Admittedly, there are very good reasons why Rawls’s thought is so abstract. In order to deal with the questions that were central to A Theory of Justice, Rawls was led to social contract theory, but only to a version that was raised to a higher level of abstraction than that found in traditional social contract theorists (Rawls 1996, xvii). This need for a greater degree of abstraction is amplified in his later writings, wherein citizens are seen to differ, sometimes uncompromisingly so, in the comprehensive doctrines that they are willing to affirm (which are very often religious in character), such that the differences themselves generate the process of abstraction so as to achieve the higher ground that is required to understand what a just society (or a just international order) would be like. That is, by abstracting from the social world we are able “to gain a clear and uncluttered view” (Rawls 2001, 8) of the subject matter so as to deal appropriately with a few crucial questions. Rawls is rightly adamant that he does not need to apologize for the abstract and supposedly unworldly character of his philosophy (Rawls 1996, lxii).

It should be noted, however, that one need not apologize for the desire to make philosophical ideas concrete, either. As Alfred North Whitehead observed, “The true method of discovery is like the flight of an aeroplane. It starts from the ground of particular observation; it makes a flight in the thin air of imaginative generalization [think of the original position]; and it again lands for renewed observation rendered acute by rational interpretation” (1978, 5). To continue with this metaphor, the present book is meant to facilitate the landing of Rawls’s theoretical craft, the most important in political philosophy since at least the time of the Wright brothers.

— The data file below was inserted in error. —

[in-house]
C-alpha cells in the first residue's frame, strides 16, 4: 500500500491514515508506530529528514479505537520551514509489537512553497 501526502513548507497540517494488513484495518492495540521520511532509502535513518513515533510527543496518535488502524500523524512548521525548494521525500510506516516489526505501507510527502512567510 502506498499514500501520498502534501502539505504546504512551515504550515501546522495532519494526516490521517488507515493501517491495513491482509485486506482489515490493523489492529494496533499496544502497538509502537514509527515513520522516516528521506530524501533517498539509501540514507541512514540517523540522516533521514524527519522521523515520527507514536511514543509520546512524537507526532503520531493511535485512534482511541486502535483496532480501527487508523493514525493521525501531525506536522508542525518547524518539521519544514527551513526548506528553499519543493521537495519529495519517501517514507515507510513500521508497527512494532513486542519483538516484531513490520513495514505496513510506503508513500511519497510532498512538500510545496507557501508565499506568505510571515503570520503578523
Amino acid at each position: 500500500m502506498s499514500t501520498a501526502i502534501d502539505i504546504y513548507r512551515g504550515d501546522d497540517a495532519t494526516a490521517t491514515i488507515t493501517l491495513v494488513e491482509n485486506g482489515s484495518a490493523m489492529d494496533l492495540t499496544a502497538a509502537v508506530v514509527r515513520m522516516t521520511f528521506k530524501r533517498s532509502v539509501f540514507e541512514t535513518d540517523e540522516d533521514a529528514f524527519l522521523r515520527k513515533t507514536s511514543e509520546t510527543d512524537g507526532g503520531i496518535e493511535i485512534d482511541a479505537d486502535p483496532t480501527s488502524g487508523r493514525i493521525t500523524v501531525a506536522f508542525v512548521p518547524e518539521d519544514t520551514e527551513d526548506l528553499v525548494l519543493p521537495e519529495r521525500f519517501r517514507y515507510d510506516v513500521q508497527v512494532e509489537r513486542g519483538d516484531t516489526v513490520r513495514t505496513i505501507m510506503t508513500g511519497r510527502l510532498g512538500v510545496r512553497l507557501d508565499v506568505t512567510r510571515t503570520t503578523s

To be precise, this book is intended to fill the gap between Rawls’s own empyrean heights and the really practical public policy proposals of government planners, lobbyists, and legislators. From the perspective of the latter, what I do in this book will look very theoretical and philosophical, whereas from the perspective of political philosophers, what I do in this book may appear somewhat pedestrian. But there is nothing wrong with walking. Indeed, the whole point of theoretical flights in political philosophy is to facilitate better walking. As I see things, both words in the title of the book are crucial: applied philosophy.

No doubt one of the reasons why Rawls did not do more in the area of applied philosophy was his fear that philosophers who achieve celebrity status in popular culture see their best arguments misunderstood and hence the philosophical enterprise itself diluted. But Rawls himself stresses the importance of nonideal theory as well as ideal theory, at least as long as the latter guides the former. In any event, Samuel Freeman astutely alerts us to the fact that the great political philosophers of the modern period have typically had their greatest practical influence in the centuries after they wrote: Locke lived in the seventeenth century but greatly influenced the revolutions of the eighteenth; Smith lived in the eighteenth century, but his greatest influence was in the nineteenth and twentieth; Marx lived in the nineteenth century, but the communist revolutions in his name occurred in the twentieth. It is not unreasonable to hope that liberal democracies in the twenty-first century will be more Rawlsian than they were in the twentieth (see Freeman 2007b, 5, 458, 472; Pincus 2009). Further, the recent collapse of communism in eastern Europe and the recent financial crisis brought about by a relatively unconstrained version of capitalism provide apertures for Rawlsians to think anew about the praxic implications of justice as fairness.